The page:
Avoiding adultery

Since all are vulnerable, honesty and accountability are essential.

Marvin Wray is the ministerial director of the Potomac Conference of Seventh-day Adventists in Staunton, Virginia.

I'll never forget the first time I heard about a fellow minister who lost his ministry through marital unfaithfulness. I was a young worker in the northwestern United States. It was camp pitch time, and we pastors were having our morning meeting. The president stood and related how a few years ago one of the pastors had fallen from some scaffolding during camp pitch and died. It was a sobering remembrance, and things were pretty quiet. Then he disclosed that there had been another tragedy: yet another worker had just "fallen," with deadly results. The realization of what he was telling us made an unforgettable impact on me.

Well, many years have passed since that day at camp pitch, and I don't even want to recall the many sad variations I have heard on the theme. Too many friends and colleagues lost their ministry, and it hurts each time I hear about it. I'm also shaken by the realization that I too could fall. My only hope is that God will help me keep my focus on Him and my senses under His control!

I am being vulnerable and dangerously frank because it is high time for us to address frankly some of our earthy problems. As Christian men and women we need to be confronted with and confront ourselves with the grim reality that we are sinful beings. We need, by God's grace, to become proactively involved in building hedges to protect ourselves, our families, and our church.

The stimulus for this article comes from the testimony of a former pastor in the July 1992 Ministry, in an article entitled "I Committed Adultery." I'm concerned about whether his analysis is accurate about what happened. You see, I have a close friend whose story so closely parallels his that perhaps he is the same person. In any case, I care deeply. I suggest it would be good for him to be a bit more realistic and objective. There is help available for pastors in trouble if they will be hon est. The first step is to recognize that options do actually exist.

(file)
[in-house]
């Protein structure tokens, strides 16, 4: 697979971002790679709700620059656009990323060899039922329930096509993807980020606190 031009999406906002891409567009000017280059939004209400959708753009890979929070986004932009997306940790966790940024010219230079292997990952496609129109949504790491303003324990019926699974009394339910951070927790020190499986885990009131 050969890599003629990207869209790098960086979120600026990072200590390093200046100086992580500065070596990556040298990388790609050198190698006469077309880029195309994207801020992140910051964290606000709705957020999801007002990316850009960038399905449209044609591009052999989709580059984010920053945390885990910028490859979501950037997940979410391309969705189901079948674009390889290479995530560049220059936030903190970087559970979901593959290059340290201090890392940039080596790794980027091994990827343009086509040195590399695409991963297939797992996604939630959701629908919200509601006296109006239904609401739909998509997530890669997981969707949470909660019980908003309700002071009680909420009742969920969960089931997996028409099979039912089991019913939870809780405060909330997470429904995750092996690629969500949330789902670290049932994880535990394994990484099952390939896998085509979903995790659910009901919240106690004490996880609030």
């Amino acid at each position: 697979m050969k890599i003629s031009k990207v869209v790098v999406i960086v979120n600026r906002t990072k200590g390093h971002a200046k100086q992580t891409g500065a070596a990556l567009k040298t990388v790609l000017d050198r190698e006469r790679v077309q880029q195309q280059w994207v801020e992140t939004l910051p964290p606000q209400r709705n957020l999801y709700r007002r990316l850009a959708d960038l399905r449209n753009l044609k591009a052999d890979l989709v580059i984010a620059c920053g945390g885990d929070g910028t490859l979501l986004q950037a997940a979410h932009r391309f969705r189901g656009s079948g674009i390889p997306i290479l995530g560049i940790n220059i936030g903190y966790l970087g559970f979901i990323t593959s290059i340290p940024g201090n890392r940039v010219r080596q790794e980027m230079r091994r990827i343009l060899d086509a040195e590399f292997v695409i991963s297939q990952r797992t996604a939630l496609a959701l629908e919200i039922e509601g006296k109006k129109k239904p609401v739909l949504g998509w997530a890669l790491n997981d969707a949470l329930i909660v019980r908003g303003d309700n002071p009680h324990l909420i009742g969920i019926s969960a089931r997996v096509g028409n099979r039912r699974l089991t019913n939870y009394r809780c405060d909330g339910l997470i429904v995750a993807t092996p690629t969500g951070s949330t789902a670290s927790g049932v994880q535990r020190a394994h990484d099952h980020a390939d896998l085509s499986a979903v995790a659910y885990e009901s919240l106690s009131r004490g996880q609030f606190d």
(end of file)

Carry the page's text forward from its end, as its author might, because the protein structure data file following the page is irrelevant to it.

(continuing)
Self-analysis

One option is to continue in denial, refusing to admit that danger exists and promising yourself that you will not let things get completely out of control. Another option would be to accept that things are not right but rationalize away the warnings and do nothing. I think all Christians would agree that neither of these first two options is proper yet they are the ones most often chosen.

The honest truth is that the road to sexual involvement is exciting. We may fool ourselves into thinking that it is innocent at first, but the feelings generated by attraction to the opposite sex are powerful and often addictive.

How much better it is to evaluate honestly any relationship that conscience brings to mind, being aware of the obvious danger signals.

Let's review some of those briefly.

1. Do you find the person physically attractive? There is certainly nothing abnormal, unhealthy, or unspiritual about this. I mention it only because when you can acknowledge a physical attraction, you can be more alert to other signals.

2. Do you find yourself frequently thinking of the individual when not in his or her presence ? This could be the first step in a relational fantasy, and while you don't want to become paranoid, neither should you ignore an important early signal.

3. Do you find yourself anticipating counseling sessions, visits, or projects where you know you will be together?

4. Do you deliberately arrange or schedule extra appointments?

5. Is physical touch a regular and anticipated part of your relationship? Hand-holding during prayer, a touch of understanding or concern, or a friendly hug can easily carry more feeling than is intended for either party. Be aware that while you may feel nothing improper, the other person may be having difficulty.

These are just a few of the early signals to watch for. They can seem so innocent that you might easily dismiss them as trite. If that is happening, I would count that as signal number 6: You are either in denial or ready to practice it.